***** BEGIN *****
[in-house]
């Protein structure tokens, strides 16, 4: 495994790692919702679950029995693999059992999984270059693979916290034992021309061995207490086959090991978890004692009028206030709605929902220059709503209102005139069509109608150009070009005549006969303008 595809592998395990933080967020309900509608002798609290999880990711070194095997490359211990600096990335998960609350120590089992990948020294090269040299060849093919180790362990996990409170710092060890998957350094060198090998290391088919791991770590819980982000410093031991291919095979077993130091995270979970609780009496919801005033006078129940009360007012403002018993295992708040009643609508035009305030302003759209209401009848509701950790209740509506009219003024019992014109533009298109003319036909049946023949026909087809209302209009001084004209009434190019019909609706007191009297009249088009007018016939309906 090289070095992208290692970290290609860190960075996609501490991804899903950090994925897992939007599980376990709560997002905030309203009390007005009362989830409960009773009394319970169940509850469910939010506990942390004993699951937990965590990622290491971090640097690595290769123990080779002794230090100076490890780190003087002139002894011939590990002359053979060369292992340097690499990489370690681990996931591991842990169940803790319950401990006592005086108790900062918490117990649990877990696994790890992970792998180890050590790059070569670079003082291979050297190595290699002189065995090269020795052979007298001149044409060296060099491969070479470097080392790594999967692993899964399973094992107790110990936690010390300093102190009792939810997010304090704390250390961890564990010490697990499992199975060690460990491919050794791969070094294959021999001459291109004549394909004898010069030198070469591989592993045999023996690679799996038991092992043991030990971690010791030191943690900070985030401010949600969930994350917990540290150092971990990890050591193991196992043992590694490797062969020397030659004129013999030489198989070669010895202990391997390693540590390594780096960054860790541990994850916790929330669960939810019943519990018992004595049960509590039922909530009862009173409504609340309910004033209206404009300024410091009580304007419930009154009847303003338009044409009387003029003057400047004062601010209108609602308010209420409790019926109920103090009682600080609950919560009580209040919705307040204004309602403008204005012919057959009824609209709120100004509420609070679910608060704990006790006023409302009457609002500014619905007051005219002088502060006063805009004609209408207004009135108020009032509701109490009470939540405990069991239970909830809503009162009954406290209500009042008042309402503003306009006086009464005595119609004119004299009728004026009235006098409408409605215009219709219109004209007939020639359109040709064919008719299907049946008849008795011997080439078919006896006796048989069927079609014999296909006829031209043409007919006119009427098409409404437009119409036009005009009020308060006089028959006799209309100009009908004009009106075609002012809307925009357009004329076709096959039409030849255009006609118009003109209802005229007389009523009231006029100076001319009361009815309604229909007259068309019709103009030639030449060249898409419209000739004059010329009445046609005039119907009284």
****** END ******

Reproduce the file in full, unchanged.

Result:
[in-house]
């Protein structure tokens, strides 16, 4: 495994790692919702679950029995693999059992999984270059693979916290034992021309061995207490086959090991978890004692009028206030709605929902220059709503209102005139069509109608150009070009005549006969303008 595809592998395990933080967020309900509608002798609290999880990711070194095997490359211990600096990335998960609350120590089992990948020294090269040299060849093919180790362990996990409170710092060890998957350094060198090998290391088919791991770590819980982000410093031991291919095979077993130091995270979970609780009496919801005033006078129940009360007012403002018993295992708040009643609508035009305030302003759209209401009848509701950790209740509506009219003024019992014109533009298109003319036909049946023949026909087809209302209009001084004209009434190019019909609706007191009297009249088009007018016939309906 090289070095992208290692970290290609860190960075996609501490991804899903950090994925897992939007599980376990709560997002905030309203009390007005009362989830409960009773009394319970169940509850469910939010506990942390004993699951937990965590990622290491971090640097690595290769123990080779002794230090100076490890780190003087002139002894011939590990002359053979060369292992340097690499990489370690681990996931591991842990169940803790319950401990006592005086108790900062918490117990649990877990696994790890992970792998180890050590790059070569670079003082291979050297190595290699002189065995090269020795052979007298001149044409060296060099491969070479470097080392790594999967692993899964399973094992107790110990936690010390300093102190009792939810997010304090704390250390961890564990010490697990499992199975060690460990491919050794791969070094294959021999001459291109004549394909004898010069030198070469591989592993045999023996690679799996038991092992043991030990971690010791030191943690900070985030401010949600969930994350917990540290150092971990990890050591193991196992043992590694490797062969020397030659004129013999030489198989070669010895202990391997390693540590390594780096960054860790541990994850916790929330669960939810019943519990018992004595049960509590039922909530009862009173409504609340309910004033209206404009300024410091009580304007419930009154009847303003338009044409009387003029003057400047004062601010209108609602308010209420409790019926109920103090009682600080609950919560009580209040919705307040204004309602403008204005012919057959009824609209709120100004509420609070679910608060704990006790006023409302009457609002500014619905007051005219002088502060006063805009004609209408207004009135108020009032509701109490009470939540405990069991239970909830809503009162009954406290209500009042008042309402503003306009006086009464005595119609004119004299009728004026009235006098409408409605215009219709219109004209007939020639359109040709064919008719299907049946008849008795011997080439078919006896006796048989069927079609014999296909006829031209043409007919006119009427098409409404437009119409036009005009009020308060006089028959006799209309100009009908004009009106075609002012809307925009357009004329076709096959039409030849255009006609118009003109209802005229007389009523009231006029100076001319009361009815309604229909007259068309019709103009030639030449060249898409419209000739004059010329009445046609005039119907009284």